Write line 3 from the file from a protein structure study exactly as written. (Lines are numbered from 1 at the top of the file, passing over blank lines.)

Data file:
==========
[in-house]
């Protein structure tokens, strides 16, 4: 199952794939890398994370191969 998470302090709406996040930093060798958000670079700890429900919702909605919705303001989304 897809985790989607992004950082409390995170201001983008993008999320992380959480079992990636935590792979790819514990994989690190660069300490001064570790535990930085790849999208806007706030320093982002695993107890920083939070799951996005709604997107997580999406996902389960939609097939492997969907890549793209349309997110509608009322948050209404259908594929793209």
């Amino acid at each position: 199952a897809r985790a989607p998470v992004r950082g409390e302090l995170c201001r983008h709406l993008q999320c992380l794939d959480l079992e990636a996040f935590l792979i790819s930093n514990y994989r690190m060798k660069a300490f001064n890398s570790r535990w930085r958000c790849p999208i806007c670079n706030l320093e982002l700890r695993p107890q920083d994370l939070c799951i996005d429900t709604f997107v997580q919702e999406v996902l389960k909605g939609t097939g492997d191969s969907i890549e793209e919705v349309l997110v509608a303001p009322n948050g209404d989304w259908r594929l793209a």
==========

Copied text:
């Amino acid at each position: 199952a897809r985790a989607p998470v992004r950082g409390e302090l995170c201001r983008h709406l993008q999320c992380l794939d959480l079992e990636a996040f935590l792979i790819s930093n514990y994989r690190m060798k660069a300490f001064n890398s570790r535990w930085r958000c790849p999208i806007c670079n706030l320093e982002l700890r695993p107890q920083d994370l939070c799951i996005d429900t709604f997107v997580q919702e999406v996902l389960k909605g939609t097939g492997d191969s969907i890549e793209e919705v349309l997110v509608a303001p009322n948050g209404d989304w259908r594929l793209a």